As a program producer and member of the department that manages visitor services, I’m making my list for inauguration weekend: Cell phone. Contact list. Schedule. Shampoo. Pajamas. Sleeping bag . . .
We’re reviewing stanchion layouts for various lines to popular exhibitions: the new Lincoln show will be especially popular, we know, and the First Ladies exhibition will be packed. The roster of Renewing America’s Promise inaugural events for Saturday through Monday promises to be lively and thoughtful. President George Washington and his friends, Thomas and Abe, will address our visitors several times (well, costumed actors playing the presidents). The authentically-dressed mid-19th century Federal City Brass Band will provide all the proper ruffles and flourishes. I’m especially delighted that the a cappella group, In Process… will perform Civil Rights-era songs.
For the 20th, our speechwriter is weaving together enlightening and entertaining anecdotes from historical inaugurations, memorable excerpts from inaugural speeches, and inaugural poetry by past poet laureates. One of our favorite museum actors will present our “Inaugural Moments” spoken-word program four times that day.
This year’s inauguration—with its anticipated crowds, heightened security, traffic restrictions, iffy weather, and an inaugural ball in the evening—has upped (way upped!) the ante for all of us at the museum. Bands and A/V techs and florists are dropping off equipment and displays days in advance; caterers will park refrigerated trucks throughout the weekend on our loading dock. Back hallways and freight elevators, unfinished exhibition spaces, and offices on public floors are being commandeered for kitchens, green rooms, and supply centers. Building maintenance crews, visitor services staff, actors, security officers, photographers, and volunteers who live in the District are planning to walk to the museum, and those of us who commute from beyond the Beltway will be camping out in our offices on the 19th, so we all can be ready at 8 a.m. on January 20 when the doors open to the public.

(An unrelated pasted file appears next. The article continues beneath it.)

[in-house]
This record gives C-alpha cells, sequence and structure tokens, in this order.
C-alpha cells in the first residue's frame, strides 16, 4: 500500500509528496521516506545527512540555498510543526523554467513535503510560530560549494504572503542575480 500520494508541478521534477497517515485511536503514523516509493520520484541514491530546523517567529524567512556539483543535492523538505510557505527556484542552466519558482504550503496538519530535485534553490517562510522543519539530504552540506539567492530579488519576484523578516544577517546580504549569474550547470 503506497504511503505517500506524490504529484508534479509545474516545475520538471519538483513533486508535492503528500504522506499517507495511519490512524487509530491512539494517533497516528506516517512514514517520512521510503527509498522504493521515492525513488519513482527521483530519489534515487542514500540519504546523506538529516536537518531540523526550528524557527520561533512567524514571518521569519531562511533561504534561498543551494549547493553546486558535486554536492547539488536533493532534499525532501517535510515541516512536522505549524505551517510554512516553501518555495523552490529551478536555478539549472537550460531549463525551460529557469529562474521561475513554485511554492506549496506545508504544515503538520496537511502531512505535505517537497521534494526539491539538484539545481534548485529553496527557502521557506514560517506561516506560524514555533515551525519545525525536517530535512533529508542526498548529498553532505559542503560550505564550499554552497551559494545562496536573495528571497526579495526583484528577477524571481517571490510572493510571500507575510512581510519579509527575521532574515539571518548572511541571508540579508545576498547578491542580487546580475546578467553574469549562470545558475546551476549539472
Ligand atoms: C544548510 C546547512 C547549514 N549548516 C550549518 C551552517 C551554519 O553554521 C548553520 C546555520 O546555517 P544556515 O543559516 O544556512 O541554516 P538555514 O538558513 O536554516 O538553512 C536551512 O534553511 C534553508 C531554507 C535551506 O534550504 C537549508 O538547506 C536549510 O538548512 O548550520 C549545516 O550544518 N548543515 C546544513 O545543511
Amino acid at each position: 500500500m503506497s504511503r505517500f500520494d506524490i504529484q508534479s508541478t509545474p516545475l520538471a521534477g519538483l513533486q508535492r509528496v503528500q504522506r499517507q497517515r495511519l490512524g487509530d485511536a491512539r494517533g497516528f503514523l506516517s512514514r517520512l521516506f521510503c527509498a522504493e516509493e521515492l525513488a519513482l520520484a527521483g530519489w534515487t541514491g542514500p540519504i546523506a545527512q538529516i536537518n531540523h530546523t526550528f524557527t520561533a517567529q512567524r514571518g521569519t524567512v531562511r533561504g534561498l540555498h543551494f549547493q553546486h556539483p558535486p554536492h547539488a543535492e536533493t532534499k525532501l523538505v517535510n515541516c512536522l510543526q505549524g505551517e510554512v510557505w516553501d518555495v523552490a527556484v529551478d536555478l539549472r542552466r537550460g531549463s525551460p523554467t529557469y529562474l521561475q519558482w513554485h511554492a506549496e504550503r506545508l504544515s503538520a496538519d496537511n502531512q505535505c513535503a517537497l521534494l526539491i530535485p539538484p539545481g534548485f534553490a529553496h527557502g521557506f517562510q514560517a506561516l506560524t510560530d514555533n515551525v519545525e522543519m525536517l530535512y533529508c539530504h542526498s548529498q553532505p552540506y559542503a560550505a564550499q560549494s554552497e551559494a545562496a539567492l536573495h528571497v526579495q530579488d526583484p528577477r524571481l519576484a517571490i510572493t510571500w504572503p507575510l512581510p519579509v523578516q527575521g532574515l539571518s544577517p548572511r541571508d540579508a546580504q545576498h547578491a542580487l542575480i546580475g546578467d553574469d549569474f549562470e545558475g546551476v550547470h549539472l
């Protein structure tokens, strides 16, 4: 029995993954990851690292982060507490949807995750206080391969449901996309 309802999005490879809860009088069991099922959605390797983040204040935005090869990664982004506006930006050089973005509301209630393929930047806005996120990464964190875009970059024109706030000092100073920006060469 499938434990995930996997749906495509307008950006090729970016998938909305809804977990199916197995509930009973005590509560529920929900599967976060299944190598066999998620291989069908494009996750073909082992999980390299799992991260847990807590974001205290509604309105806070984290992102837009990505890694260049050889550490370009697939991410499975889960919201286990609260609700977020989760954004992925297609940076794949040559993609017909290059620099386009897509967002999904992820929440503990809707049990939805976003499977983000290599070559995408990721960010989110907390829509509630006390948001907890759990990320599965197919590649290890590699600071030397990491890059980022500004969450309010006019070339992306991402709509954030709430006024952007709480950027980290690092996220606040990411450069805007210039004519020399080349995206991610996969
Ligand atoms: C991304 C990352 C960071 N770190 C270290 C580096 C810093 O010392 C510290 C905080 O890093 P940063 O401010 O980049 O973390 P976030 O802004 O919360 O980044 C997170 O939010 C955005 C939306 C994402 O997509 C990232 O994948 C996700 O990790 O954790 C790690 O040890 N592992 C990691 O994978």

Once-in-a-lifetime opportunity? Of course! Being able to tell our grandkids about our connection to this historic event—and that we got to spend “a night at the museum?” . . . Priceless!
Back to my list: ID badge. “Ask me” button. Coffee pot. Toothbrush. Extra pair of shoes . . .
Sue Walther is a programs coordinator at the National Museum of American History. She normally works Monday–Friday, 8 a.m.–5 p.m.